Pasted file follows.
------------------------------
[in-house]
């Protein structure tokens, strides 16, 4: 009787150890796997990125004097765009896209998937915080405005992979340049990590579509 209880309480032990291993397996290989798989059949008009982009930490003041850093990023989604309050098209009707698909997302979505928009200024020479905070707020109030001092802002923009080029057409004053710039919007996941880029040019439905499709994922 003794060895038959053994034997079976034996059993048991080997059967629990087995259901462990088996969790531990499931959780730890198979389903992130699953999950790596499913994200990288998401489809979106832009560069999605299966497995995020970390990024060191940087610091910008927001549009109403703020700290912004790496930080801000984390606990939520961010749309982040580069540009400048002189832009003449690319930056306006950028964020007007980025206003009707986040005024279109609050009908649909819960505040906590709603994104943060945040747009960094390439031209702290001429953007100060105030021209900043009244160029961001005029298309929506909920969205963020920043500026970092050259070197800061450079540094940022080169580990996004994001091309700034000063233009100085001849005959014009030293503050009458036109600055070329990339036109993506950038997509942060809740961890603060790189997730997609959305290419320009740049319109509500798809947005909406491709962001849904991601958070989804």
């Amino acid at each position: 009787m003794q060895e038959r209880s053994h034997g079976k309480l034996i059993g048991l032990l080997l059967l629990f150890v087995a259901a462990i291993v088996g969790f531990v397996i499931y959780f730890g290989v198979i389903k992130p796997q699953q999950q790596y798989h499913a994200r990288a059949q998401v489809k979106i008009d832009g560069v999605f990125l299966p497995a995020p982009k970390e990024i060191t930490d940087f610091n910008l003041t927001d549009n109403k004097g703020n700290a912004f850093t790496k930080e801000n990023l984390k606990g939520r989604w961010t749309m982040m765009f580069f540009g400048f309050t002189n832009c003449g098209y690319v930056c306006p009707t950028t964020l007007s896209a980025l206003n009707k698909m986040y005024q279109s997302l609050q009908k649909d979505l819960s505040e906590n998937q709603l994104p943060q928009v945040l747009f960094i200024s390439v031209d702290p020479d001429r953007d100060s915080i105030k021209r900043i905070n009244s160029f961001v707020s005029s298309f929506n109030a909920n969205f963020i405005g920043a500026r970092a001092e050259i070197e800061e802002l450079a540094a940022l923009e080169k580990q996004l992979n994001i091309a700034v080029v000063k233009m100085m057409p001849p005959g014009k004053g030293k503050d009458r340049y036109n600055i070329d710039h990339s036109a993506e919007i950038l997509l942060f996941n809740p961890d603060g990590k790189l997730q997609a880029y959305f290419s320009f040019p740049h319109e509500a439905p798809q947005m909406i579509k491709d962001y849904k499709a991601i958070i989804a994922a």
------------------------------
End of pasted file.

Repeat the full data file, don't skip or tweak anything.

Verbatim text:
[in-house]
């Protein structure tokens, strides 16, 4: 009787150890796997990125004097765009896209998937915080405005992979340049990590579509 209880309480032990291993397996290989798989059949008009982009930490003041850093990023989604309050098209009707698909997302979505928009200024020479905070707020109030001092802002923009080029057409004053710039919007996941880029040019439905499709994922 003794060895038959053994034997079976034996059993048991080997059967629990087995259901462990088996969790531990499931959780730890198979389903992130699953999950790596499913994200990288998401489809979106832009560069999605299966497995995020970390990024060191940087610091910008927001549009109403703020700290912004790496930080801000984390606990939520961010749309982040580069540009400048002189832009003449690319930056306006950028964020007007980025206003009707986040005024279109609050009908649909819960505040906590709603994104943060945040747009960094390439031209702290001429953007100060105030021209900043009244160029961001005029298309929506909920969205963020920043500026970092050259070197800061450079540094940022080169580990996004994001091309700034000063233009100085001849005959014009030293503050009458036109600055070329990339036109993506950038997509942060809740961890603060790189997730997609959305290419320009740049319109509500798809947005909406491709962001849904991601958070989804």
């Amino acid at each position: 009787m003794q060895e038959r209880s053994h034997g079976k309480l034996i059993g048991l032990l080997l059967l629990f150890v087995a259901a462990i291993v088996g969790f531990v397996i499931y959780f730890g290989v198979i389903k992130p796997q699953q999950q790596y798989h499913a994200r990288a059949q998401v489809k979106i008009d832009g560069v999605f990125l299966p497995a995020p982009k970390e990024i060191t930490d940087f610091n910008l003041t927001d549009n109403k004097g703020n700290a912004f850093t790496k930080e801000n990023l984390k606990g939520r989604w961010t749309m982040m765009f580069f540009g400048f309050t002189n832009c003449g098209y690319v930056c306006p009707t950028t964020l007007s896209a980025l206003n009707k698909m986040y005024q279109s997302l609050q009908k649909d979505l819960s505040e906590n998937q709603l994104p943060q928009v945040l747009f960094i200024s390439v031209d702290p020479d001429r953007d100060s915080i105030k021209r900043i905070n009244s160029f961001v707020s005029s298309f929506n109030a909920n969205f963020i405005g920043a500026r970092a001092e050259i070197e800061e802002l450079a540094a940022l923009e080169k580990q996004l992979n994001i091309a700034v080029v000063k233009m100085m057409p001849p005959g014009k004053g030293k503050d009458r340049y036109n600055i070329d710039h990339s036109a993506e919007i950038l997509l942060f996941n809740p961890d603060g990590k790189l997730q997609a880029y959305f290419s320009f040019p740049h319109e509500a439905p798809q947005m909406i579509k491709d962001y849904k499709a991601i958070i989804a994922a």